I cannot believe Firefox developers would do this to themselves. Take a great thing, make it more buggy with every update instead of going the other way, then make even newer versions with brand new bugs, and completely ignore them all. Not just any bugs, bugs that make the browser complete trash and useless. Mind-numbing to see them easily destroy something they worked so hard for to create.
This memory leak bug and the other huge disappointment of Firefox, the bug that makes fonts too bold in Windows 7; are both marked as solved in bugzilla. Imagine that.
Now you know why they lost a huge number of users to Chrome and are continuing to do so. I was one of the first users of Firefox and loved it, but i'm sick and tired to look for a solution to bugs in new versions of Firefox, solutions that do not exist. A huge waste of time. Sadly have to start using Chrome. But if others are like me, soon the extensions that make firefox so great will all be made for Chrome instead.
One of the funny things i hear from support sites when i ask for help is: "disable extensions". Extensions of Firefox is the only reason people like it, without extensions Firefox means absolutely nothing.
I think you nailed in a nutshell the sentiment of most everyone who appreciated FF as something more than just an alternative to IE. As you correctly point out, Mozilla has lost a great deal of appreciation for their own product. They are clearly lost and confused.
the-edmeister has the best solution. I've noticed that the biggest leak is caused by Firebug and there are plenty of bug reports around the net for memory leaks associated with Firebug. Using 2 different profiles works for me and now I only open Firebug profiles when working on a site, then I close it.
I do not use Firebug, or even know what it is, and I think that is the case with the large majority here.
Again, Mozilla is ultimately responsible for any and all add-ons that will run on their products. FF should not allow an app or webpage to cause a memory leak, and add-on developers should not be able to create an app that will cause a memory leak.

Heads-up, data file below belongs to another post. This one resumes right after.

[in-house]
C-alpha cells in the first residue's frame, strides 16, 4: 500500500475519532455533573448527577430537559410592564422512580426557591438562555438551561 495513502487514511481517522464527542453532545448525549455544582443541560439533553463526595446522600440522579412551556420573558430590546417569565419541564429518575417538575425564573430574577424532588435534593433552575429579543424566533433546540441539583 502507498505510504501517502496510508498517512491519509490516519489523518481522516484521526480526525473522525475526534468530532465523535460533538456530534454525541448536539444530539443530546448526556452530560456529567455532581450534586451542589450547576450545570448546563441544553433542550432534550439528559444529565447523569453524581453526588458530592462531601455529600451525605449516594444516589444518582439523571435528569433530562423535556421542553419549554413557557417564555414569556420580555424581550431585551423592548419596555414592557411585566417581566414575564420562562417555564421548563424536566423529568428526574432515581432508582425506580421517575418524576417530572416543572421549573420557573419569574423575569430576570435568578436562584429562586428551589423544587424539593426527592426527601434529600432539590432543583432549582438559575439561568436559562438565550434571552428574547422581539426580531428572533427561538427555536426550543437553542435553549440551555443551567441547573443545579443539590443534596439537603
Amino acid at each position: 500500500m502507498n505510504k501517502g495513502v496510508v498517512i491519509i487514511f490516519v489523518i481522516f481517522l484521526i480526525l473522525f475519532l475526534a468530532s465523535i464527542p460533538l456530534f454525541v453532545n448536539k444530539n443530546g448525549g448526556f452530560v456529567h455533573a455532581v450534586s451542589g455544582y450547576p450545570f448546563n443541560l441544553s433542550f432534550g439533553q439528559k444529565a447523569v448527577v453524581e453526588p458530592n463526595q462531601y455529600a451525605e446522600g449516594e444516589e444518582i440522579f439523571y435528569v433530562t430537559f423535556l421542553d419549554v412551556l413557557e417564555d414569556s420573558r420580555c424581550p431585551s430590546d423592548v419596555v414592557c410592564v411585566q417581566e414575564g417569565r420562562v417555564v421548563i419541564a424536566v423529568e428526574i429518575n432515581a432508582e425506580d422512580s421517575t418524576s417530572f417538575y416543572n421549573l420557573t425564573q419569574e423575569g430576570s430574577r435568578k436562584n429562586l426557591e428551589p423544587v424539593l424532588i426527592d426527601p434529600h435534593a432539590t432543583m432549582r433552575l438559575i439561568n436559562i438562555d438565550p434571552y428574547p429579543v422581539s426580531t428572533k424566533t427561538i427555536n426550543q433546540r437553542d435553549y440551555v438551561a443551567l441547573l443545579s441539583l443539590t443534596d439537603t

I see nothing wrong with the portable app method. It definitely has advantages, not to mention a cool geek-like quality to it. :)
Still, I think people just want FF to work the way it should, as advertised, without having to jump through hoops to overcome flaws. This memory leak problem that developed with FF 4 is a major disappointment.
Developers continue to make progress on improving memory problems. (Although admittedly they seem to have caused! some because of a regression when Firefox 4 was released !)
Optimized Memory Use:
(This will be in addition to other memory related improvements since firefox 4))
Athraithe ag John99 ar
Forgive me for being rather disenchanted with Mozilla promises right now. FF4 was hyped like none before it, and it was a complete failure, entirely unusable. FF5 has the same memory leak, though less severe. I classify it as "use at your own risk".
So, while using FF3.6 with relatively little discomfort, I'm supposed to get excited about FF6? Yeah boy, can't wait for the next big blunder from Mozilla...
Athraithe ag jajones ar
I have been a fan of Firefox from the early days, but this memory problem is the end for me. It's a complete waste of time making a fast browser (or any browser) if you hog so much memory that the machine grinds to a halt. Chrome now has the extensions I need (Adblock Plus, Flashblock), multiple Gmail accounts works well, the built-in developer tools are all you need (pretty much the same as Firebug), and the memory usage is a fraction of Firefox. My partner and I are in the process of switching about ten machines to Chrome, with more on the way. Insignificant, of course, but the tide is turning. Firefox users are voting with their feet, and it looks like extension developers are following. Wake up, Mozilla, even giants can fall.
By the way, you can reduce FF memory usage a bit with a couple of tweaks:
set browser.sessionhistory.max_total_viewers to either 0 or 1 (I set it to 1) [This reduces the amount of history items that FF keeps per tab. The default is -1 which is actually 8]
set image.mem.min_discard_timeout_ms from 120000 to 10000 [This reduces the length of time before FF releases its memory]
These tweaks help but they don't fix the problem. Sad to say the best solution, if you can, is move to Chrome.
Athraithe ag ChrisG_UK ar
I have our clients converted back to version 3.6, and intend to stay there until some new technology demands an upgrade or migration.
And, as you, I also get the strong feeling Google Chrome will be the eventual destination for most, including our company.
Athraithe ag jajones ar
Slightly off-topic but a quick update. Moving to Chrome has had an unexpected second benefit for me: my netbook runs much cooler. The last few months it has been getting worryingly hot. A couple of times I shut it down because I was worried it was going to catch fire. I had an idea the problem was with FF but couldn't really be sure. But since switching to Chrome it hardly even gets warm. Something is badly wrong in FF4!
Hogging up all the memory, and keeping it hogged up, must take a lot of processing power. LOL